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[Xmca-l] Re: Leontyev's activities --NEEDS

Hi Huw,

Regarding the production of needs: I might be a bit scholastic in this mail, but I will refer directly to historical materialism and traditional activity theorists. Over there, it is an axiom that needs are emergent and they are a product of the interaction of the individual and his/her context/environment (in the process of activity). This definition is quite simplified in order to serve as a principle. There are definitions with a number of ramifications to take all influences into consideration. 

>From a particular aspect/point of view, it is OK to say that a need is a product of environment. However, historical materialists are very considerate about the human individual and the activity. One of the problems with different definitions is that they are designed to work at different levels of abstraction and for different purposes, which means different disciplines. 

Psychologists tend to see needs as foundations for developing the motives. However, in some fields of economics and design, needs can be viewed as objects that satisfy needs (what objects you need) or the features of the objects (I need a mid-size car). In design, needs are seen as functions (what functions you need). Depending on the discipline, one and the same phenomenon might be seen as a need, a function, or a motive, etc. 

It is difficult to find consistent treatise on needs, in particular, outside of psychology. My problem is that in psychology needs are treated like motives. At that point, substantial differences emerge in the types of definitions, classifications, and archeologies of the phenomena.

Just a few thoughts,


-----Original Message-----
From: xmca-l-bounces@mailman.ucsd.edu [mailto:xmca-l-bounces@mailman.ucsd.edu] On Behalf Of Huw Lloyd
Sent: Saturday, August 10, 2013 11:44 AM
To: eXtended Mind, Culture, Activity
Subject: [Xmca-l] Re: Leontyev's activities

On 10 August 2013 16:13, Huw Lloyd <huw.softdesigns@gmail.com> wrote:

> ---------- Forwarded message ----------
> From: Andy Blunden <ablunden@mira.net>
> Date: 10 August 2013 15:51
> Subject: Re: [Xmca-l] Re: Leontyev's activities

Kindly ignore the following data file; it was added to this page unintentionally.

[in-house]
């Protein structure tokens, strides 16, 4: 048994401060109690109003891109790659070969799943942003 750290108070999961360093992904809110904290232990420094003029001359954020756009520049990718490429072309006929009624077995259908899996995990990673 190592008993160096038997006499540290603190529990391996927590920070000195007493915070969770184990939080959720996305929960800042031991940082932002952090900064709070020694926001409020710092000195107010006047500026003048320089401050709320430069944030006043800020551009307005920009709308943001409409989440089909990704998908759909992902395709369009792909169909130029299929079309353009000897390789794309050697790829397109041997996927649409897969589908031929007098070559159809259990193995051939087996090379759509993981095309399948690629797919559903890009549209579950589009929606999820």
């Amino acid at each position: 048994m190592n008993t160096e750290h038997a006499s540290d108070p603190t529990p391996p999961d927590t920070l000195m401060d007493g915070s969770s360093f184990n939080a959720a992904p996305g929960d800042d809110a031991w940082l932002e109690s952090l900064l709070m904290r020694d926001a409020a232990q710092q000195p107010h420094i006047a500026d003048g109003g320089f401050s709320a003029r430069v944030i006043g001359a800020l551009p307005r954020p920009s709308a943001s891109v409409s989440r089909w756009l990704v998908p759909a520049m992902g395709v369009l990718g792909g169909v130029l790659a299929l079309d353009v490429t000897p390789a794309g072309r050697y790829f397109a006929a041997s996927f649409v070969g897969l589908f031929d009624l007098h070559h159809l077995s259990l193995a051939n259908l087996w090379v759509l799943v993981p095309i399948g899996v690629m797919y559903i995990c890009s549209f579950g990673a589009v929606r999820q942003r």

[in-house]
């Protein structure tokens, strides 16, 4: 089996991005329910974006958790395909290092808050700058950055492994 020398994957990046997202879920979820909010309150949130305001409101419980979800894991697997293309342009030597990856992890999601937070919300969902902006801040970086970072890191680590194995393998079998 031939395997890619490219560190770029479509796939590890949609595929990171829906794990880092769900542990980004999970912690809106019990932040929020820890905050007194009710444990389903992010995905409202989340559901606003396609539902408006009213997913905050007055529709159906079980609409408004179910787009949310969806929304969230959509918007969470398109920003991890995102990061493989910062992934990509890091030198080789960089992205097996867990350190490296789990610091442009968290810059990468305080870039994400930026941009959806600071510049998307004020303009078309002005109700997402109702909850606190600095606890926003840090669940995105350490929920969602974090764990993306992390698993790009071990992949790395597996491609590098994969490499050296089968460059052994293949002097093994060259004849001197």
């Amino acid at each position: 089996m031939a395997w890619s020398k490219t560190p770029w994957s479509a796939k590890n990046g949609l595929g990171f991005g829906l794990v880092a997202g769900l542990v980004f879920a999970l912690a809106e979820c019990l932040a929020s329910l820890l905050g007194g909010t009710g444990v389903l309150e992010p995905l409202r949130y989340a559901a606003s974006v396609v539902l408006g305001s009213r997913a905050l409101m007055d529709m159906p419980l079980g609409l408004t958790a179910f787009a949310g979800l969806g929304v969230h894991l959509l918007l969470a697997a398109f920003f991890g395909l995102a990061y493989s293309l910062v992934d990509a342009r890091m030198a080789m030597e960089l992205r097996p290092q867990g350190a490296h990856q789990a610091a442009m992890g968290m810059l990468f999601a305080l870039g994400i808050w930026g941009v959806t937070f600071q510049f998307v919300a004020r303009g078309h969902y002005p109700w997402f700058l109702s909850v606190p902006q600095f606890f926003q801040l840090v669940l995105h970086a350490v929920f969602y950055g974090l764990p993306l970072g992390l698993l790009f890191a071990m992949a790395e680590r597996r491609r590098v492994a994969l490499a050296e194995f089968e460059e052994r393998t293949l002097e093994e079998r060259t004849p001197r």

> To: Huw Lloyd <huw.softdesigns@gmail.com>
> Huw, Leontyev is quite specific that needs are the product of activity.
> One of the distinctions he makes between human life and non-human life 
> is that human beings produce their own needs, historically, as a 
> community, whereas for an animal its needs are given. So we have a 
> kind of duplicated
> world: needs and the means of their satisfaction (labour). Like 
> stimulus and response: which comes first? or do we need a new concept 
> which avoids this duplication of the world.

I would say it quite obvious which comes first for the new-born.

I guess if one wants to put activity within a framework of a single fundamental concept, then one is going to have preference for defining needs in terms of activity.

But the contingency of putting something on a single basis is that one does not broach into natural phenomena (unless one is taking an Engels like route).

>From a natural science perspective (i.e. genetic domains etc) it does 
really matter whether needs are entirely contingent on activity.  But from a dialectic theoretical perspective, perhaps it is.  Thoughts?

> There are different interpretations of Leontyev; as I read him, the 
> motive (let's use this word rather than "need") is objective for a 
> person, that is the motive of the activity, as opposed to the actions 
> of an individual person who participates in the activity, who may have 
> other motives. Even though the motive of the activity is produced 
> culturally and historically, it is in the world, objective. It has 
> always been a problem for me what on Earth can be an objective need (other than those elusive "vital" needs).
> Like, you work in a gun factory; your motive is to earn a wage so as 
> to look after your family. But you know the motive of the work is to 
> produce guns. But why does the community need guns? Where did that 
> come from? And does the factory owner really care whether he is